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Hearing Loss

Hearing Loss Being deaf is a handicap that afflicts millions of people around the world every year. Hearing loss can result from any number of afflictions that can affect the outer, middle, or inner ear. The range of hearing loss can also vary from mild to severe. The ear is made up of the outer, middle and inner ear. The outer ear consists of the auricle, the external auditory canal and the lobe.

The outer ear helps to funnel sound and noise into the middle ear. The middle ear consists of the eardrum and the three middle ear bones, the Mallues, Incus, and the Stapes. The middle ears primary function is to conduct sound. The inner ear is where sound is interpreted through electrical impulses relayed to brain into understandable sounds that we recognize. (Lucente3-8) The labyrinth of the inner ear contains the nerve endings of the vestibular nerve–the nerve of equilibrium-and the auditory nerve, which are branches of the vestibulocochlear, or eighth cranial, nerve. The vestibular nerve ends supply the semicircular canals and the otolithic membranes in the vestibule. The auditory nerve supplies the cochlea.

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Diseases of the labyrinth of the inner ear may affect both the vestibular nerve and the auditory nerve, or they may affect only the auditory nerve, with loss of hearing. (Lucente 6) The most common causes of inner-ear diseases are congenital nerve deafness, viral infections, and ototoxic drugs. Congenital nerve deafness is a defect of the auditory nerve in the cochlea and may be present at birth or acquired during or soon after birth. Usually both inner ears are affected to a similar degree, and there is a severe impairment of hearing, although in some cases of congenital nerve loss the impairment can be moderate. Many cases of congenital nerve deafness have been caused by the rubella (German measles) virus in the mother during the first three months of her pregnancy.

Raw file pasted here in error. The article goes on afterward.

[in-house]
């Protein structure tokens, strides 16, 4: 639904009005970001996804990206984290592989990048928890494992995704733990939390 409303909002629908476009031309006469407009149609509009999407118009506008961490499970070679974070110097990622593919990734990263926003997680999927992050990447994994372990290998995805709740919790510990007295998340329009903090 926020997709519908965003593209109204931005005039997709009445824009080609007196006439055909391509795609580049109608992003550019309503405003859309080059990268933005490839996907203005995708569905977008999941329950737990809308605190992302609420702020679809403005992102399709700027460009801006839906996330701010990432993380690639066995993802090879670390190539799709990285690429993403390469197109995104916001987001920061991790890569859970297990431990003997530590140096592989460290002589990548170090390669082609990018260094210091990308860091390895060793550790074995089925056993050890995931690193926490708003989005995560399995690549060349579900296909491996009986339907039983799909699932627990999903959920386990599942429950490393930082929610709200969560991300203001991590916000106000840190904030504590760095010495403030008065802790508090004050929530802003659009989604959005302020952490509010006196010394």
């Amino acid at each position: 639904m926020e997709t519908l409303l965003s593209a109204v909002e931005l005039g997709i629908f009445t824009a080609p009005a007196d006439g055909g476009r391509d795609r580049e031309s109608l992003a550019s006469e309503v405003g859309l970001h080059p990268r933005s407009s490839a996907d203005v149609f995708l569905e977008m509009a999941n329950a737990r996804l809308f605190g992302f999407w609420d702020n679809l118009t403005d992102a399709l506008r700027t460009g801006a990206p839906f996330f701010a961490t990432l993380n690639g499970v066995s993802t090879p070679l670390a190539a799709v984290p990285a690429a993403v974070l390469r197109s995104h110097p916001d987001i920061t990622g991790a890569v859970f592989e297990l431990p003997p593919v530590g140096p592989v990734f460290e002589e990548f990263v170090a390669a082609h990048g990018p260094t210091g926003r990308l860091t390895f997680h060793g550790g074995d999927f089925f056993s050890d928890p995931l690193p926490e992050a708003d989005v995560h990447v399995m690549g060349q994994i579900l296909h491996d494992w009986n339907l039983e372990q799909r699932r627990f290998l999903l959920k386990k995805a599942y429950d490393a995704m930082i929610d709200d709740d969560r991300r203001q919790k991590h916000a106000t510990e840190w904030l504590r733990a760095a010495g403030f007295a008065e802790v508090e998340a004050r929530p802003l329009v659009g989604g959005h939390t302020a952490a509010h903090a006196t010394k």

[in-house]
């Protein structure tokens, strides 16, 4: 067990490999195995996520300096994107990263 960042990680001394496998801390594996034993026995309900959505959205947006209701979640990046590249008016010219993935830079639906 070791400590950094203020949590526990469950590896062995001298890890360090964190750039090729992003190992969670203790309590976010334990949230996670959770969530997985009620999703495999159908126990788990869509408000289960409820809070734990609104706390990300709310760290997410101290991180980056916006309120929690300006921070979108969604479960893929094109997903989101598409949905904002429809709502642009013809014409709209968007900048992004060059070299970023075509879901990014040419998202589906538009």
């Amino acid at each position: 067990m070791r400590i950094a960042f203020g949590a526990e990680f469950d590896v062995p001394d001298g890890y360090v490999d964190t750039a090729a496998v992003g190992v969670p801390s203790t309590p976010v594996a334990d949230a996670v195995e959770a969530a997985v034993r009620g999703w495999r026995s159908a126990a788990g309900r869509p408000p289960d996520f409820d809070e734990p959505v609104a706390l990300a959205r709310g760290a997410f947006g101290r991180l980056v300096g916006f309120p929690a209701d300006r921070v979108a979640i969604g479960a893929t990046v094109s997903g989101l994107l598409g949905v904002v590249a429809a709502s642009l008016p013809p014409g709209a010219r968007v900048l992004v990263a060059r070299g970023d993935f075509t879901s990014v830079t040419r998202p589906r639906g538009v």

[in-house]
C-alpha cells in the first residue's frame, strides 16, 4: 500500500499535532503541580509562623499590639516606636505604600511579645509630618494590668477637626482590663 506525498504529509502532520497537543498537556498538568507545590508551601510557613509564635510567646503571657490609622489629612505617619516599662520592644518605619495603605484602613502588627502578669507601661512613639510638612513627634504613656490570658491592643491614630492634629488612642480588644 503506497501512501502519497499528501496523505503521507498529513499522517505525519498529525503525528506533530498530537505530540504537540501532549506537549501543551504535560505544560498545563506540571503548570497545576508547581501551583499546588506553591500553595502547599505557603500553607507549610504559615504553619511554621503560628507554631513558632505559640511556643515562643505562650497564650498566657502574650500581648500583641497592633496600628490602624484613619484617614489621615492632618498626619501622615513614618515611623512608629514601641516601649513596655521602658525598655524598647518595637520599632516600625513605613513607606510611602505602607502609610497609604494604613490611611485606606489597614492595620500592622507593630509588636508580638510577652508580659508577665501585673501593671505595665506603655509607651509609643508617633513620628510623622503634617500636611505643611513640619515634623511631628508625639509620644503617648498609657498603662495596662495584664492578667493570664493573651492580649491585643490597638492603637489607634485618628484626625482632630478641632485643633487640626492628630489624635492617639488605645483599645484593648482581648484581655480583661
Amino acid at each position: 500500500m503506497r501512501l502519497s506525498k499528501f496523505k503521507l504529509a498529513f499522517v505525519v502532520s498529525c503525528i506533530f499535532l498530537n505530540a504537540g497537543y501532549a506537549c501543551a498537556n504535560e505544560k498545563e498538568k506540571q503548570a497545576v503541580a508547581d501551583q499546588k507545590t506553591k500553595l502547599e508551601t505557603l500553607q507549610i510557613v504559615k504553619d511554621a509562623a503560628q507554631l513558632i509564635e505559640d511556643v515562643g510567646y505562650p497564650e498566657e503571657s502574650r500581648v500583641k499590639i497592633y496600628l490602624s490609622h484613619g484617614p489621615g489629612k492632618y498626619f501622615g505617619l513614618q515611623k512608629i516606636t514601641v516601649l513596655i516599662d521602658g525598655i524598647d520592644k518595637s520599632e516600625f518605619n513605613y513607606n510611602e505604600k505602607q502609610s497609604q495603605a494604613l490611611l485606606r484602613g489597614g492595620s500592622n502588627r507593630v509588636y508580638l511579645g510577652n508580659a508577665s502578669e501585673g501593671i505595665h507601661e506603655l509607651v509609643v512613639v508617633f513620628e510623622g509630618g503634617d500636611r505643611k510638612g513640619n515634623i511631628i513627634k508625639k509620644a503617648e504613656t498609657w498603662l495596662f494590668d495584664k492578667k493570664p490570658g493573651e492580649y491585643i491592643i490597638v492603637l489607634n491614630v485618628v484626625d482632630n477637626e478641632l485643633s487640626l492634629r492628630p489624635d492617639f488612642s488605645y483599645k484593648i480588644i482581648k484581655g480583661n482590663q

This can happen during a rubella epidemic, even when the mother has no symptoms of the infection. In most cases the vestibular nerve is not affected or is affected to a lesser degree, and in most (but not all) cases the outer and middle ear structures are not affected. A vaccine against the rubella virus made available in 1969 has reduced the number of cases of congenital nerve deafness in developed countries. (Lucente 84-87) Congenital nerve deafness acquired at or soon after birth may result from insufficient oxygen (anoxia) during a difficult and prolonged delivery or from incompatibility between the babys blood and that of its mother. In a few cases congenital nerve deafness is an inherited failure of the cochlea to develop properly.

When the hearing loss is severe, speech cannot be acquired without special training. Children afflicted with hearing loss must attend special classes or schools for the severely deaf, where they can be taught lip-reading, speech, and sign language. Electrical hearing aids can be helpful, especially during classes, to use the residual hearing. Another alternative, although controversial within the deaf community, is a cochlear implant, which is sometimes useful in cases of profound hearing loss. In this operation, an electrode is surgically implanted in the ear to directly stimulate the auditory nerve between the brain and the ear. (www.deaf.com) Viral infections can cause severe degrees of sensorineural hearing loss in one ear, and sometimes in both, at any age. The Mumps virus is one of the most common causes of severe sensorineural hearing loss in one ear.